“The Suzuki is a very comfortable motorcycle to ride and would probably be my go-to machine for long-distance riding,” says our Road Test Editor Adam Waheed. “I’d have no problem throwing some soft luggage on it and hitting the road for the weekend.”

Even though the comfort was rated highly, the ‘Zuk ranked in the bottom half in the rider interface and instrumentation categories. The gauges on the Suzuki are easy to read and all the information is clearly conveyed, but the styling is dated and very simple. Toggling through the modes is drama free, but the feel of the switch gear and levers isn’t as exotic as the European machines. One positive is the easy to see gear indicator.

“The gauges on the GSX-R are classic looking; I’d say borderline dated in design,” admits our lady stunter and guest rider Leah Petersen. “But they are useful.”

Suzuki gave the suspension a going-over along with the motor in order to raise the GSX-R’s game. Most of the changes revolve around the weight loss thanks to the lighter single canister exhaust. The Showa Big Piston Forks have been shortened by 7mm, but the travel has been increased by 5mm. The initial stroke was softened up with revised valving. The front axle has also been lightened and uses a nut to secure the axle in place rather than threads in the fork leg. Out back the shock has been left untouched.

Handling on the Suzuki is just what we have come to expect from the GSX-R line: rock-solid stability with just enough agility to get the job done without any hair-raising tendencies. While it is confidence inspiring, it feels a bit disconnected from the pavement and has a slightly vague feel, but it works to the Suzuki’s favor as it filters out the noise from the road. Turn-in isn’t as light as the more high-strung repli-racers in this shootout, but it does feel more balanced than some of the others in the corners. Our crew ended up rating it just behind the razor-sharp Aprilia and easy-to-ride Honda.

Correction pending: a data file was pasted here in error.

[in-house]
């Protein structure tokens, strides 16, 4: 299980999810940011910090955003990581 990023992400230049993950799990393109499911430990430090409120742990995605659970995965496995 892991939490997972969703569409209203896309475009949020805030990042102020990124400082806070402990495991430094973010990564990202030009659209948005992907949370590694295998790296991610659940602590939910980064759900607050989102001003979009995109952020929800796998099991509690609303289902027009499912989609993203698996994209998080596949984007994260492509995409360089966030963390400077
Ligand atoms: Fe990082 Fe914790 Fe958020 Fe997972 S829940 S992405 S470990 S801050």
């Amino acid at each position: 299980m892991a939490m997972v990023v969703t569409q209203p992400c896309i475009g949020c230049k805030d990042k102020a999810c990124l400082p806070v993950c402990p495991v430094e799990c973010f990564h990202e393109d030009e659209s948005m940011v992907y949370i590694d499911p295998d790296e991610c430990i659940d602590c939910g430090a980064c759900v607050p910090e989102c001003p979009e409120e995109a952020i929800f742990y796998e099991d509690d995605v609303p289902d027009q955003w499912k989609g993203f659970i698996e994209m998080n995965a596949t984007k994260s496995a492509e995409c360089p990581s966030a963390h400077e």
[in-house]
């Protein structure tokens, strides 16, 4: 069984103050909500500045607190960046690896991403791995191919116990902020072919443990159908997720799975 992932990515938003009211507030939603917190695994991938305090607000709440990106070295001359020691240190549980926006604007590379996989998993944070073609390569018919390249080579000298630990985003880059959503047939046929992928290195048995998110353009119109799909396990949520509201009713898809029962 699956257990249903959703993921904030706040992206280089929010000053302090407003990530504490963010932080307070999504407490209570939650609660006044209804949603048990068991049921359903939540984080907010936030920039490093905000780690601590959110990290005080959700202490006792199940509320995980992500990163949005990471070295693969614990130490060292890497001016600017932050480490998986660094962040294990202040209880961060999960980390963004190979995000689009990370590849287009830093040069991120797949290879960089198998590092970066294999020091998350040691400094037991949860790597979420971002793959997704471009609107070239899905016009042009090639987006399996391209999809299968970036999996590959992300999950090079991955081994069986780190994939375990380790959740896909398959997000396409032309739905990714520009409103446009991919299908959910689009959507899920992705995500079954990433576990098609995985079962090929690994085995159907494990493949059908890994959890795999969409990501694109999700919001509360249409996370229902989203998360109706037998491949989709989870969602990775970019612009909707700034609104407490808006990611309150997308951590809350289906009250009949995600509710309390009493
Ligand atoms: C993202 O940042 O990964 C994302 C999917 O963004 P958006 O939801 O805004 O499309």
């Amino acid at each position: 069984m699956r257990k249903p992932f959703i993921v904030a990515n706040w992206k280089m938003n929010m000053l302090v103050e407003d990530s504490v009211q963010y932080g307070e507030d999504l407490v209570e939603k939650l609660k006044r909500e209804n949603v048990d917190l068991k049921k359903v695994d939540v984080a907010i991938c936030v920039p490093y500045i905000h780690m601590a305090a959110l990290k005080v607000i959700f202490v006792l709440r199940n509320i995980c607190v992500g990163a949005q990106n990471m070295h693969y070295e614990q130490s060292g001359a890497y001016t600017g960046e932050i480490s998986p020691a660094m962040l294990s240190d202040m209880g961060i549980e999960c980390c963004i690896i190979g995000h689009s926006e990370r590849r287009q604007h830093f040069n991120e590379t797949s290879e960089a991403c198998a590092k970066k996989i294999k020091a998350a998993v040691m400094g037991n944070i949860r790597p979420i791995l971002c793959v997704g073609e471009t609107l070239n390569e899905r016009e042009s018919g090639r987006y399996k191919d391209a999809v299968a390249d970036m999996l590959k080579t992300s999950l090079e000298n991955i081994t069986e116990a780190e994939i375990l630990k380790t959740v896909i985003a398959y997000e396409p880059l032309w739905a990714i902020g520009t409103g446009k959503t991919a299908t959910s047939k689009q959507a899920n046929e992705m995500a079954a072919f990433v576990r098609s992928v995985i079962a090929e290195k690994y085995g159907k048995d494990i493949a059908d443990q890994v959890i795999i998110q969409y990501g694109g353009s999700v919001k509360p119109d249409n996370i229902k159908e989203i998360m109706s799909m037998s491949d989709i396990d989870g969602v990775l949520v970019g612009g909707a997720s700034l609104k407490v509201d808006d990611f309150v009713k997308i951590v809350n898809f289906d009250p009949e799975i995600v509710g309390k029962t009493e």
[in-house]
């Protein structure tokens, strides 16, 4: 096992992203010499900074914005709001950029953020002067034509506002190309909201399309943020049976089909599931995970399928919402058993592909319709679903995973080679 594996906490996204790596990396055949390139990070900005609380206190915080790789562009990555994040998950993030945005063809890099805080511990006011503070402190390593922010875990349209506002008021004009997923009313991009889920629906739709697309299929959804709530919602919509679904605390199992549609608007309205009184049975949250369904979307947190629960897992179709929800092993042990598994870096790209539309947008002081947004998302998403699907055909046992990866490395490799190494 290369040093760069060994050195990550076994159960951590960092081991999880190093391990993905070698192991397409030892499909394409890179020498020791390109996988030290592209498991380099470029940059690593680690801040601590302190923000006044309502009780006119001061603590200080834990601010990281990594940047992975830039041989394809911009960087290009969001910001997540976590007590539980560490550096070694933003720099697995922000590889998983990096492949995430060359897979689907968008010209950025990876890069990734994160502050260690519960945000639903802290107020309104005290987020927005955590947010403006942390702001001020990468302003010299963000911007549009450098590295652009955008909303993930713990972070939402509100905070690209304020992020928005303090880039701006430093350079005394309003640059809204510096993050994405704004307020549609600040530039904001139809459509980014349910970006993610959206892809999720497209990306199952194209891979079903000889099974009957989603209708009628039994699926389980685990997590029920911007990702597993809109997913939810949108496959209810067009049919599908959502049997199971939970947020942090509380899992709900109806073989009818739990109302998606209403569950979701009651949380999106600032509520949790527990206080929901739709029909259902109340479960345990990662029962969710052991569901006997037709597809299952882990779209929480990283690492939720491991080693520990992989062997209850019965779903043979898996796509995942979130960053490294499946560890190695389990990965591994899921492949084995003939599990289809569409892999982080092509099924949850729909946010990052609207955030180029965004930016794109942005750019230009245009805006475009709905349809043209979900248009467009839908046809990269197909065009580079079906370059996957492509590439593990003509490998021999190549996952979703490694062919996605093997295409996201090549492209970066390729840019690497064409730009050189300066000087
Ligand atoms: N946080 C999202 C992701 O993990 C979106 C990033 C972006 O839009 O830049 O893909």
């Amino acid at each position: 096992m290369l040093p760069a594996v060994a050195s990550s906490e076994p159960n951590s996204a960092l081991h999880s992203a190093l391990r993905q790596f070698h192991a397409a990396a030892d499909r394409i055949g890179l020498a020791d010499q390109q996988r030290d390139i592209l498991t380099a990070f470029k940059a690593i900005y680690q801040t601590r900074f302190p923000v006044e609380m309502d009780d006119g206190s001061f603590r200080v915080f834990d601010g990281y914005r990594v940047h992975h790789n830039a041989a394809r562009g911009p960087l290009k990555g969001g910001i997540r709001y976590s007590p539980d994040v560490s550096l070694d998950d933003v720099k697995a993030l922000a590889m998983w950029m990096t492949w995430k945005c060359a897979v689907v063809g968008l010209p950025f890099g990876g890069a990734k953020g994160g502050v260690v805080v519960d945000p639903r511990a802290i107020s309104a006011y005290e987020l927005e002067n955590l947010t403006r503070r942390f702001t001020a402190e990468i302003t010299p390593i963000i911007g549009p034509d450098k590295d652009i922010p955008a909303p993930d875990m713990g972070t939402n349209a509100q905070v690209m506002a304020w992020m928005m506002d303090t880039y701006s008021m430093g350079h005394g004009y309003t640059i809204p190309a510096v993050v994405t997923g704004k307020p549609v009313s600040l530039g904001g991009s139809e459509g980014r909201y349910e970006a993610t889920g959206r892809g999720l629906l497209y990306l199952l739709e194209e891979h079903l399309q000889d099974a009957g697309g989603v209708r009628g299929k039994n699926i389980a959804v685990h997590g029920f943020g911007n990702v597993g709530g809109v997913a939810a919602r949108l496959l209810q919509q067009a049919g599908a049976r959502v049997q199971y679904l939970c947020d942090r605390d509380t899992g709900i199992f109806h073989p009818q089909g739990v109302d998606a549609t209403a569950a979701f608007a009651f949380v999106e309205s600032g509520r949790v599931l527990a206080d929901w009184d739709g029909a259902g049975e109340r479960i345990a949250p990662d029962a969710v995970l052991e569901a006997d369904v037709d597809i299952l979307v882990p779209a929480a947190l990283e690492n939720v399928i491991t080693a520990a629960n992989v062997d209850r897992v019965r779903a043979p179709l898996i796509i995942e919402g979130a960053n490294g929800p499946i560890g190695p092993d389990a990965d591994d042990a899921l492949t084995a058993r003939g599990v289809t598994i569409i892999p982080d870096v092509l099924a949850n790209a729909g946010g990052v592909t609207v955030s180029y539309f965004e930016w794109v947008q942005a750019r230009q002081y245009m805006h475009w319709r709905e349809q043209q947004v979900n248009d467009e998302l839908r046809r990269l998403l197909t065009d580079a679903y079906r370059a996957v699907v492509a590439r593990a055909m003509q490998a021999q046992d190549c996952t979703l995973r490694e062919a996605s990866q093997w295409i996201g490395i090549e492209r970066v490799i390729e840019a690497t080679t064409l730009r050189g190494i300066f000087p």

“I like the Suzuki a lot. It’s a more ‘loose’ feeling bike in the way that it doesn’t feel maybe as accurate as some of the other bikes … but it just plain works,” says Heed. “It’s also very stable. Overall, it’s a great package and one of my top bikes for sure.”

The last major and maybe most significant change to the GSX-R is the addition of Brembo monobloc brake calipers. In the past the binders on the Suzuki had an inconsistent feel, but now the power and feel has been greatly enhanced. The initial bite isn’t as powerful as you would expect, but the deeper you get into the brakes the more powerful they get. Despite the new and improved braking performance, our subjective scoring puts the GSX-R mid-pack, and its 132.6 foot stopping distance from 60 mph falls in line with our riders' opinions.

While the Suzuki may not look new, its newfound performance was almost enough to get it back on the box in our Superbike Smackdown IX Street. It’s familiar comfort, confidence-inspiring handling and smooth power was just enough to edge out the competition for a fourth-place finish. The Gixxer has always been the people’s champ, and it falls just a bit short of being ours.